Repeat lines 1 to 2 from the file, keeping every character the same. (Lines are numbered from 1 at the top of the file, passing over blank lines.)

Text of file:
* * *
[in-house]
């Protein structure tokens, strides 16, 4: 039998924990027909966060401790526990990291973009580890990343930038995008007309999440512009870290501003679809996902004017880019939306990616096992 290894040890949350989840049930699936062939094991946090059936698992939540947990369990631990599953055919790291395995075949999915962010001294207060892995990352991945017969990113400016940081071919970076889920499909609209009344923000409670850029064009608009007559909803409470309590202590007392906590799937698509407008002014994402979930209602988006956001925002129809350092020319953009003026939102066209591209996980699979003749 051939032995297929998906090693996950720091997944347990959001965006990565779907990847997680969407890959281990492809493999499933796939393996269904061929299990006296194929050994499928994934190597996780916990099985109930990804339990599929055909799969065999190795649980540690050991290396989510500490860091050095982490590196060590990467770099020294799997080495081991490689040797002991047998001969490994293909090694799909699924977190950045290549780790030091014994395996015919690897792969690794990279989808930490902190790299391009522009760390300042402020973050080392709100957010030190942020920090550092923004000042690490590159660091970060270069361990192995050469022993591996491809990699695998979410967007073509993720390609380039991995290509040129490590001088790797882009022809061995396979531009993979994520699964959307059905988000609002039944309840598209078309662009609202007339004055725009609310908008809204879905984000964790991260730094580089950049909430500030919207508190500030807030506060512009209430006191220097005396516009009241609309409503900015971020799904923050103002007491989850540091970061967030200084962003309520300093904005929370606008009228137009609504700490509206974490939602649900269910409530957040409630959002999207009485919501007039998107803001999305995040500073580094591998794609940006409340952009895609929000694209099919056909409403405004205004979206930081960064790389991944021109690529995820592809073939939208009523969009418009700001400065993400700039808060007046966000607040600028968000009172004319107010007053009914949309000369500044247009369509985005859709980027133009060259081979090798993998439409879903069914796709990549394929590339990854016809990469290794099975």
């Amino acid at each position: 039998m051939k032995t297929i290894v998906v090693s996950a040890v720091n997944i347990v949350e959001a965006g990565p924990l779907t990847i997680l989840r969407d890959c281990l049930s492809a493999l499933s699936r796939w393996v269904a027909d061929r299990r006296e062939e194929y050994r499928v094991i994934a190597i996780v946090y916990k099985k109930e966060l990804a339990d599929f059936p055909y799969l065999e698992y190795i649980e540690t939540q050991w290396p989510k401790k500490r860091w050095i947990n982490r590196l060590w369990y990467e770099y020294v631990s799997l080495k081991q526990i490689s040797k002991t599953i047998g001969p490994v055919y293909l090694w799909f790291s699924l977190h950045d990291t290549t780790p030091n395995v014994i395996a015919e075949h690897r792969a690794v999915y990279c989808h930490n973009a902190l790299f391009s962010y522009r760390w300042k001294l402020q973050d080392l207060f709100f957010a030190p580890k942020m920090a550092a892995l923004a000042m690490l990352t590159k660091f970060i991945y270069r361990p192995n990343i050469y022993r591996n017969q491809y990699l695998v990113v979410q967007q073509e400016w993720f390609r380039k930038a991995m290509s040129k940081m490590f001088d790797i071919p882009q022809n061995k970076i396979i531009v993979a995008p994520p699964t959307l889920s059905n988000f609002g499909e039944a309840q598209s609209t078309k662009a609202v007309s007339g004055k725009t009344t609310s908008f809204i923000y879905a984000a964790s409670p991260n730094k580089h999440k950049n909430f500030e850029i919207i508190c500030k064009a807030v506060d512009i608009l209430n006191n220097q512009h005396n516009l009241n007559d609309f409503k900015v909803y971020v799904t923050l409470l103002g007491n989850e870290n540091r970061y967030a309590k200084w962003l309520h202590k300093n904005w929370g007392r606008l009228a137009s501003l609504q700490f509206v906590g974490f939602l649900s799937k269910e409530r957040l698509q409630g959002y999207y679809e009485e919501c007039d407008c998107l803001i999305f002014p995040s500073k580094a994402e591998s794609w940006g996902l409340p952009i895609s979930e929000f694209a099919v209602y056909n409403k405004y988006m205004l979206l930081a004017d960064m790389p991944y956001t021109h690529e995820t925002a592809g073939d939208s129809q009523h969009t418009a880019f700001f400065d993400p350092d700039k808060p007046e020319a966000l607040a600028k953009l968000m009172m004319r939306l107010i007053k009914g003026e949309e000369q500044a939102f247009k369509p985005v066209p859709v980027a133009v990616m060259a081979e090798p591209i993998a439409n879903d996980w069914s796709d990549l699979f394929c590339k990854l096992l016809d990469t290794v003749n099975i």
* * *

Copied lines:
[in-house]
């Protein structure tokens, strides 16, 4: 039998924990027909966060401790526990990291973009580890990343930038995008007309999440512009870290501003679809996902004017880019939306990616096992 290894040890949350989840049930699936062939094991946090059936698992939540947990369990631990599953055919790291395995075949999915962010001294207060892995990352991945017969990113400016940081071919970076889920499909609209009344923000409670850029064009608009007559909803409470309590202590007392906590799937698509407008002014994402979930209602988006956001925002129809350092020319953009003026939102066209591209996980699979003749 051939032995297929998906090693996950720091997944347990959001965006990565779907990847997680969407890959281990492809493999499933796939393996269904061929299990006296194929050994499928994934190597996780916990099985109930990804339990599929055909799969065999190795649980540690050991290396989510500490860091050095982490590196060590990467770099020294799997080495081991490689040797002991047998001969490994293909090694799909699924977190950045290549780790030091014994395996015919690897792969690794990279989808930490902190790299391009522009760390300042402020973050080392709100957010030190942020920090550092923004000042690490590159660091970060270069361990192995050469022993591996491809990699695998979410967007073509993720390609380039991995290509040129490590001088790797882009022809061995396979531009993979994520699964959307059905988000609002039944309840598209078309662009609202007339004055725009609310908008809204879905984000964790991260730094580089950049909430500030919207508190500030807030506060512009209430006191220097005396516009009241609309409503900015971020799904923050103002007491989850540091970061967030200084962003309520300093904005929370606008009228137009609504700490509206974490939602649900269910409530957040409630959002999207009485919501007039998107803001999305995040500073580094591998794609940006409340952009895609929000694209099919056909409403405004205004979206930081960064790389991944021109690529995820592809073939939208009523969009418009700001400065993400700039808060007046966000607040600028968000009172004319107010007053009914949309000369500044247009369509985005859709980027133009060259081979090798993998439409879903069914796709990549394929590339990854016809990469290794099975």